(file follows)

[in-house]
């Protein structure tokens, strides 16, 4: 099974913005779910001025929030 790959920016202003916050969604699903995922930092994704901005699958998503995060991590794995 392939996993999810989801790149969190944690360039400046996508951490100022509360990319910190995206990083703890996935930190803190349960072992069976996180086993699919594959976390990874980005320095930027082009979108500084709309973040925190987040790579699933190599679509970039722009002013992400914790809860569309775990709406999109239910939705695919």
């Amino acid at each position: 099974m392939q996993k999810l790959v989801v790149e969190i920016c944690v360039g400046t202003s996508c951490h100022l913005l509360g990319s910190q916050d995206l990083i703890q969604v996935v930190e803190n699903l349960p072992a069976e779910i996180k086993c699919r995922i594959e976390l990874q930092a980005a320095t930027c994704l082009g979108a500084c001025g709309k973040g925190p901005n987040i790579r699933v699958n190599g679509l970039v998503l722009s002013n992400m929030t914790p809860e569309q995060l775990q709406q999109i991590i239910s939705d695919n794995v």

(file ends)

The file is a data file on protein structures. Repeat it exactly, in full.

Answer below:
[in-house]
């Protein structure tokens, strides 16, 4: 099974913005779910001025929030 790959920016202003916050969604699903995922930092994704901005699958998503995060991590794995 392939996993999810989801790149969190944690360039400046996508951490100022509360990319910190995206990083703890996935930190803190349960072992069976996180086993699919594959976390990874980005320095930027082009979108500084709309973040925190987040790579699933190599679509970039722009002013992400914790809860569309775990709406999109239910939705695919």
């Amino acid at each position: 099974m392939q996993k999810l790959v989801v790149e969190i920016c944690v360039g400046t202003s996508c951490h100022l913005l509360g990319s910190q916050d995206l990083i703890q969604v996935v930190e803190n699903l349960p072992a069976e779910i996180k086993c699919r995922i594959e976390l990874q930092a980005a320095t930027c994704l082009g979108a500084c001025g709309k973040g925190p901005n987040i790579r699933v699958n190599g679509l970039v998503l722009s002013n992400m929030t914790p809860e569309q995060l775990q709406q999109i991590i239910s939705d695919n794995v």